Canada’s Supreme Echo Records has given us another archival release from the 80s Canadian metal scene, this time from Kradle. We also restocked Supreme Echo’s reissue of the Neos’ Fight with Donald EP.

Speaking of 80s Canadian metal, Urbain Grandier Records is a reissue label dedicated to exploring that scene, and we have three new releases in stock from them. Metallic Assault compiles obscure 80s metal from Toronto and we also have vinyl reissues of two cult tape-only releases from Necromancy and SFH.

Australia’s Helta Skelta Records is back with two new tape releases from Semtex 87 and Krimi.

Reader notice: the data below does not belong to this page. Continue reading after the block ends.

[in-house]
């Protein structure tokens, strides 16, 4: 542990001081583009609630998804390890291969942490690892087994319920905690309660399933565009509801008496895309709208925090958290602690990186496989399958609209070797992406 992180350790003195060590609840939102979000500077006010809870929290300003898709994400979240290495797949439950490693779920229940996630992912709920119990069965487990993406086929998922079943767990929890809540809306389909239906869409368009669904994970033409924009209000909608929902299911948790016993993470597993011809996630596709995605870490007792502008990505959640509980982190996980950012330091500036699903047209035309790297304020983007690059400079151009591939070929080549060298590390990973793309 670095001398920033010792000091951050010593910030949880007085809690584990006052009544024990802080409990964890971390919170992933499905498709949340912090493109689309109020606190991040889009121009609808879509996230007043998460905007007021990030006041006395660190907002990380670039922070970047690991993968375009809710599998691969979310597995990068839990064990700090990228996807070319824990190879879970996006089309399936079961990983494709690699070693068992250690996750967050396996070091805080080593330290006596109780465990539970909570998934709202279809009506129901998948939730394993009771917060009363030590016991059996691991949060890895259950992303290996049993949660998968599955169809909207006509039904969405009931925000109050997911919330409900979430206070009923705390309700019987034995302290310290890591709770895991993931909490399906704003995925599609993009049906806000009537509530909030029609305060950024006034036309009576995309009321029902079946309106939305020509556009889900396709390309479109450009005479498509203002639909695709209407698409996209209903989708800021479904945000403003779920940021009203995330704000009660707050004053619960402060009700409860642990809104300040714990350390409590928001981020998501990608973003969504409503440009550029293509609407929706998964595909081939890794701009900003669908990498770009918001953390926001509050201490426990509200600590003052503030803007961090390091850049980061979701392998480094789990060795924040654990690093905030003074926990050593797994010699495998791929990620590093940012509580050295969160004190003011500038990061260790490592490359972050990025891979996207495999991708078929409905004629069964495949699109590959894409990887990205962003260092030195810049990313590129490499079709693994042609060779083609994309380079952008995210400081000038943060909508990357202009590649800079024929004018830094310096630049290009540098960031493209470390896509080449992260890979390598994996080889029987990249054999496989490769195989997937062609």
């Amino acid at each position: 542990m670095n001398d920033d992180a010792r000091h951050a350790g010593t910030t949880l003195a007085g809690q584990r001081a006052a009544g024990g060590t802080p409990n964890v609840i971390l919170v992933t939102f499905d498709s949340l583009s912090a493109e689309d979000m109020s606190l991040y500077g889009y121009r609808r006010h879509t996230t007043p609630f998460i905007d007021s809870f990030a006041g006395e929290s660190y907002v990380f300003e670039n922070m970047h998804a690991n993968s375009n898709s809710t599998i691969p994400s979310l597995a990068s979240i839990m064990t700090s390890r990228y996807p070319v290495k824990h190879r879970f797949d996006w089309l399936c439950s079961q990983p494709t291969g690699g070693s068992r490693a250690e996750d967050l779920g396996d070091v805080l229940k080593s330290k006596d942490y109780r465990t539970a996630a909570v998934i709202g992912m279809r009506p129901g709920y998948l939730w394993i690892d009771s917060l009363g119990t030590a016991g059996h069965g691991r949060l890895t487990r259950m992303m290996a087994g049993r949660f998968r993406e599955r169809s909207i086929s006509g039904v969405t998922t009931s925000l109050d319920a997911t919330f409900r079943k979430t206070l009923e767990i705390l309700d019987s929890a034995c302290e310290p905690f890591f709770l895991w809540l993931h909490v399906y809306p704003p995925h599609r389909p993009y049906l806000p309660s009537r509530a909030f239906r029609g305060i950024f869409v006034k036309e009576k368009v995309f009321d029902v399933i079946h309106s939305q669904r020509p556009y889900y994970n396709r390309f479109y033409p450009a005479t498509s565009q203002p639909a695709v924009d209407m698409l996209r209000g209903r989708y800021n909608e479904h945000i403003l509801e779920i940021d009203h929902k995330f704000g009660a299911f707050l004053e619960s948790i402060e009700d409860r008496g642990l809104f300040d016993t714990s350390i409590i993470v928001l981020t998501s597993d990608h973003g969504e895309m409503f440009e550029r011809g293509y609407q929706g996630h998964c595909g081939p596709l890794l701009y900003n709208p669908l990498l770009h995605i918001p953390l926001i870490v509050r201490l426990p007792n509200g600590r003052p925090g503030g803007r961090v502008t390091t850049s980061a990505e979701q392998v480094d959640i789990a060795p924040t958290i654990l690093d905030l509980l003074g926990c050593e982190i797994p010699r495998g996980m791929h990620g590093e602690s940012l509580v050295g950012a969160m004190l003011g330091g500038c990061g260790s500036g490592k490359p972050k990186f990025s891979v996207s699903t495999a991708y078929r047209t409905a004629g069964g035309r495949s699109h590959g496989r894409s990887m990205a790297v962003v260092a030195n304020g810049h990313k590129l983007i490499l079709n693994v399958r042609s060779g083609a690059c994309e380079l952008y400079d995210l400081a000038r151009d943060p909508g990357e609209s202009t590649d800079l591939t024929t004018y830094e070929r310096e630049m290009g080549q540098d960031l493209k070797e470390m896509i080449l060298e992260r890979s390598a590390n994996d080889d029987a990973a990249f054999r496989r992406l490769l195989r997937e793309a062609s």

Yes, we sold out of Tower 7 LPs in just a couple of hours, but we still have several other new releases from Roach Leg Records, including the new flexi from Mister Node and new tapes from Hysteric Polemix (sold out already!), Sociedad Bastarda, and Dishuman.

Mainstays Total Punk Records have a new release for us from Florida’s Cherry Cheeks. This one has all the energy and infectiousness we expect from the label.

Finally, we have two cassette releases from Denmark’s Troop Transport. Troop Transport has a snotty sound influenced by 70s European punk, and they rip!